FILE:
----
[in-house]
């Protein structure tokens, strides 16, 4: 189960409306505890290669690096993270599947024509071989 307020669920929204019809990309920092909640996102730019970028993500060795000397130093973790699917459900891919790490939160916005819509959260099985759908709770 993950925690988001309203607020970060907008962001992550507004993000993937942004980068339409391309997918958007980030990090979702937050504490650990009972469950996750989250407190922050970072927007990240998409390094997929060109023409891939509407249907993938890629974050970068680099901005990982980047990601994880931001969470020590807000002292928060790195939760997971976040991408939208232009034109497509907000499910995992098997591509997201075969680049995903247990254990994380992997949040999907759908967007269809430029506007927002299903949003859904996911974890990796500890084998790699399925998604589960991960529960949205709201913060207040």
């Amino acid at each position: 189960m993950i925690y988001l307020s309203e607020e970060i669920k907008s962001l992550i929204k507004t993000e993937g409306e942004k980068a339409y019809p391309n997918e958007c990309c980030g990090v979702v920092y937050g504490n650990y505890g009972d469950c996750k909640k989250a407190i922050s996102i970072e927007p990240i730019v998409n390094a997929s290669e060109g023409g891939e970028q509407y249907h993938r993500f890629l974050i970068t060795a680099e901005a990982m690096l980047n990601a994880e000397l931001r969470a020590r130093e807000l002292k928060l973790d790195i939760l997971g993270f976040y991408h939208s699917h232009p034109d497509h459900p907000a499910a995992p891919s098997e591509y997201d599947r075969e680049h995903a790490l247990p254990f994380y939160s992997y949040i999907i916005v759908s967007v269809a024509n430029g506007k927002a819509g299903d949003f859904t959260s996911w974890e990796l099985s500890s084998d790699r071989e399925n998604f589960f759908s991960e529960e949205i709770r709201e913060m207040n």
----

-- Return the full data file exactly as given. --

[in-house]
């Protein structure tokens, strides 16, 4: 189960409306505890290669690096993270599947024509071989 307020669920929204019809990309920092909640996102730019970028993500060795000397130093973790699917459900891919790490939160916005819509959260099985759908709770 993950925690988001309203607020970060907008962001992550507004993000993937942004980068339409391309997918958007980030990090979702937050504490650990009972469950996750989250407190922050970072927007990240998409390094997929060109023409891939509407249907993938890629974050970068680099901005990982980047990601994880931001969470020590807000002292928060790195939760997971976040991408939208232009034109497509907000499910995992098997591509997201075969680049995903247990254990994380992997949040999907759908967007269809430029506007927002299903949003859904996911974890990796500890084998790699399925998604589960991960529960949205709201913060207040």
């Amino acid at each position: 189960m993950i925690y988001l307020s309203e607020e970060i669920k907008s962001l992550i929204k507004t993000e993937g409306e942004k980068a339409y019809p391309n997918e958007c990309c980030g990090v979702v920092y937050g504490n650990y505890g009972d469950c996750k909640k989250a407190i922050s996102i970072e927007p990240i730019v998409n390094a997929s290669e060109g023409g891939e970028q509407y249907h993938r993500f890629l974050i970068t060795a680099e901005a990982m690096l980047n990601a994880e000397l931001r969470a020590r130093e807000l002292k928060l973790d790195i939760l997971g993270f976040y991408h939208s699917h232009p034109d497509h459900p907000a499910a995992p891919s098997e591509y997201d599947r075969e680049h995903a790490l247990p254990f994380y939160s992997y949040i999907i916005v759908s967007v269809a024509n430029g506007k927002a819509g299903d949003f859904t959260s996911w974890e990796l099985s500890s084998d790699r071989e399925n998604f589960f759908s991960e529960e949205i709770r709201e913060m207040n």